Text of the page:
Balance of power held by Northern Irish

census form The census story was eclipsed by the flag issue

In less tense circumstances, Tuesday's release of the 2011 census statistics would have been the big story of the week; not just a religious head count, but, given the inclusion of a new question on national identity, a mini border poll as well.

In the event, the continuing flag protests pushed the dry statistics down the running order.

However, without the different identities which they symbolise, the British and Irish flags would be nothing more than pieces of textile.

Since the census provided a unique insight into people's multi-layered identities, the protests and the statistics are intimately connected.

Most explanations of the Belfast union flag dispute have focussed on the manoeuvring by the city's councillors - how nationalists pushed for the flag's removal, unionists launched a leafleting campaign to put pressure on the Alliance, and Alliance stuck to its middle way of opting for designated days.

But another way to explain what's happened to the flag is to look at what the census says about the changing religious demography of the Belfast City Local Government District.

In 2001 Protestants made up 48.59% of Belfast's population, just ahead of Catholics at 47.19%.


Those following other religions or none made up 4.22%.

Fast forward to 2011 and Catholics are in the majority in Belfast at 48.58%, ahead of Protestants at 42.3%.

Those following other religions or none have risen to 9.12%.

Turn to the national identity findings and you find that in Belfast in 2011 35.07% thought of themselves as British only, ahead of 31.08% who described themselves as Irish, whilst a substantial 18.73% of Belfast citizens thought of themselves as Northern Irish.

Just as the cross-community Alliance holds the balance of power in Belfast City Council, across Northern Ireland as a whole those defining themselves as "Northern Irish" hold the balance, as explained elsewhere on this website.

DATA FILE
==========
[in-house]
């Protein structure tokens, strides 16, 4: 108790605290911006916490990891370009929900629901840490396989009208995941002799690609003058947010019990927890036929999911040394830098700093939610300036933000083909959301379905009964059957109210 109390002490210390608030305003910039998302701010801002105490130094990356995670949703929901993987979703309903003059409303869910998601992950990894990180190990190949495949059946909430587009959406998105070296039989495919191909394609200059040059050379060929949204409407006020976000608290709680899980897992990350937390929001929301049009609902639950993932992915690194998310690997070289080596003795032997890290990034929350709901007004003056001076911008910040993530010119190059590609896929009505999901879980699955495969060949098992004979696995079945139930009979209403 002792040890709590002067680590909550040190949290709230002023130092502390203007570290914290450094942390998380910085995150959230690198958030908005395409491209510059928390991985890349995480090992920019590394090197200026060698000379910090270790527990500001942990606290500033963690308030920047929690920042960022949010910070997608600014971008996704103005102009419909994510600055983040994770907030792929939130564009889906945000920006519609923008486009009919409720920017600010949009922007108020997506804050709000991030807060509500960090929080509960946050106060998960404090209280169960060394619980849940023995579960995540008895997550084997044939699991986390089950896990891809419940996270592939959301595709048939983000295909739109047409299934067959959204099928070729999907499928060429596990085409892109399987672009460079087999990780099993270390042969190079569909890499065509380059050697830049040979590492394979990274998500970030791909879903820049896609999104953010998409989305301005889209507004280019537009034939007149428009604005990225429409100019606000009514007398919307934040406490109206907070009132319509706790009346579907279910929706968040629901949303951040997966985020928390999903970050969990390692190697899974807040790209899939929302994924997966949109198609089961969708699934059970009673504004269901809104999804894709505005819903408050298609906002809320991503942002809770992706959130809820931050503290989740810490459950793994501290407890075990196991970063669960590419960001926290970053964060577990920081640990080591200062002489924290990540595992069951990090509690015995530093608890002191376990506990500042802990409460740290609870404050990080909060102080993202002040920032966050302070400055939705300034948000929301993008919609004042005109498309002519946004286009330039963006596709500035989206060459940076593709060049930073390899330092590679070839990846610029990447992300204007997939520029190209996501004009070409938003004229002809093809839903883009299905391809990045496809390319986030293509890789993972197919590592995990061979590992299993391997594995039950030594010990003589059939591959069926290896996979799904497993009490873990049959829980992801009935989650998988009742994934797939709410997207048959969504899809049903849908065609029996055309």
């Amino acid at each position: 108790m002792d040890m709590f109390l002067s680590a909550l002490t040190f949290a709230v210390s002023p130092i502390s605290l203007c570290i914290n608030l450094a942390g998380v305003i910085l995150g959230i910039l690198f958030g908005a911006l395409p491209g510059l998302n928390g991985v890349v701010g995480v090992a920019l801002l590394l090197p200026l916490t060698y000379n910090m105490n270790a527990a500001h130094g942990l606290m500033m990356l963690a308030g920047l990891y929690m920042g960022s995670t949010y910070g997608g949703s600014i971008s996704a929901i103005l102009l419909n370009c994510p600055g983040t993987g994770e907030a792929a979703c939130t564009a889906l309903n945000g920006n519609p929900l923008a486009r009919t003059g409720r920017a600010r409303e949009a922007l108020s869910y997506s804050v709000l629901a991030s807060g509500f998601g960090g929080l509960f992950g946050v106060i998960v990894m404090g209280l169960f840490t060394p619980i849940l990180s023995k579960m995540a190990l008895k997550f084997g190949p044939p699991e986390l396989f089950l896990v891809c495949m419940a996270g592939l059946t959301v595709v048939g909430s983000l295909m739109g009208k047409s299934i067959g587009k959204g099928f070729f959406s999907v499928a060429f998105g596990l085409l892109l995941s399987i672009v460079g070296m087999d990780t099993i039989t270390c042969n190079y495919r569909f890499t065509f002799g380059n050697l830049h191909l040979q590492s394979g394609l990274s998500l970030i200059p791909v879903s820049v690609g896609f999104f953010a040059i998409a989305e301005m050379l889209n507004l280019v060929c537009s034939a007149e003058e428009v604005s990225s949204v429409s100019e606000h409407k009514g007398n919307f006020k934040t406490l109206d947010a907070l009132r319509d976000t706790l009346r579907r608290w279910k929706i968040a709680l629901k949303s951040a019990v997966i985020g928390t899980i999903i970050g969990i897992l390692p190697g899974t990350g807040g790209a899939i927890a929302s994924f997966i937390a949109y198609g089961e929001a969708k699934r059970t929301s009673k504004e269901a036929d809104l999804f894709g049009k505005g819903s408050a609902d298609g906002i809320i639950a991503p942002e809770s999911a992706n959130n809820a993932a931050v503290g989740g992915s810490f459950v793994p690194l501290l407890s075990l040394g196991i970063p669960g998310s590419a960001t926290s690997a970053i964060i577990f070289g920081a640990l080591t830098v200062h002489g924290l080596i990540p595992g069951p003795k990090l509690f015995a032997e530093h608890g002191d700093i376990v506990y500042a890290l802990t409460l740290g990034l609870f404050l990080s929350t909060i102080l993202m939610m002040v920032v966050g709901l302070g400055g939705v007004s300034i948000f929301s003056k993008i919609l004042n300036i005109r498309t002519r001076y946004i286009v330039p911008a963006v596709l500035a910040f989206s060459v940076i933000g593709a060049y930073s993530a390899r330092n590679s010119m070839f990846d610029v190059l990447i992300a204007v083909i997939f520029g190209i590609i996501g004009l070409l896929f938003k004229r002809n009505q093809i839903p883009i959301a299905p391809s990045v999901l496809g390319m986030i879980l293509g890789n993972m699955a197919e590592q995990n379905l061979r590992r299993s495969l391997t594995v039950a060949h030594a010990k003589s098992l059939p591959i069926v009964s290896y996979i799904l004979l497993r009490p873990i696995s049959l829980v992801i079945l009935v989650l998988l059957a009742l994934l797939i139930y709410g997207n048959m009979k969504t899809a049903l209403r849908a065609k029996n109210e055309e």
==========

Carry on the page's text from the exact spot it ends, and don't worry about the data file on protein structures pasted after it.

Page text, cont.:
It's wrong, however, to think these two groups are interchangeable - Omagh, a district with no Alliance councillors, has the highest percentage of people calling themselves "Northern Irish".

The DUP say the overall census findings on identity show the clear majority in Northern Ireland back the constitutional status quo.

Sinn Fein insists only a border poll can cut through the claim and counter-claim.

All parties would do well to spend some time pondering what those people who think of themselves as "Northern Irish" want.

Are parties wise to concentrate on their core "British only" or "Irish only" support, or do they need to find other ways to reach the 21% who appear to hold Northern Ireland's future in their hands?

Mark Devenport Article written by Mark Devenport Mark Devenport Political editor, Northern Ireland

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  • rate this

    Comment number 13.

    The census statistics are there for all to see. The unionists will be replaced by a nationalist majority. Wise heads will realise this and deal with it. No amount of rioting will change this.

  • rate this

    Comment number 12.

    What Unionists fail to concede is that Catholics (Irish or Northern Irish) who favour the Union do so on the basis that there must be (as the flag vote demonstrates) more parity of esteem when it comes to culture and symbols. The Union may be secure but only on the basis that the symbols of the (now minority?) British will no longer dominate. A hard pill to swallow to keep a pro-Union majority?

  • rate this

    Comment number 11.

    Im a Belfast man i see myself as Northern Irish and also an Irish man. I have never felt British. We all live on one island its called Ireland Irish, northern irish , southern irish , we are all irish

  • rate this

    Comment number 10.

    "Northern Irish" is clearly british, Is there anybody who identifies with norn irn and votes for sf or sdlp?

    the questions sounds funny anyway, there is no such thing as only irish or only british except for the nut jobs. sure dont many nationalists support man u liverpool etc and dont many unionists follow irish rugby, golf, cricket etc?

  • rate this

    Comment number 9.

    #Still in Belfast: So you want to stay in the UK, but call yourself Northern Irish. The real British might be offended by that, but anyway, they want you out in the long run.


Comments 5 of 13



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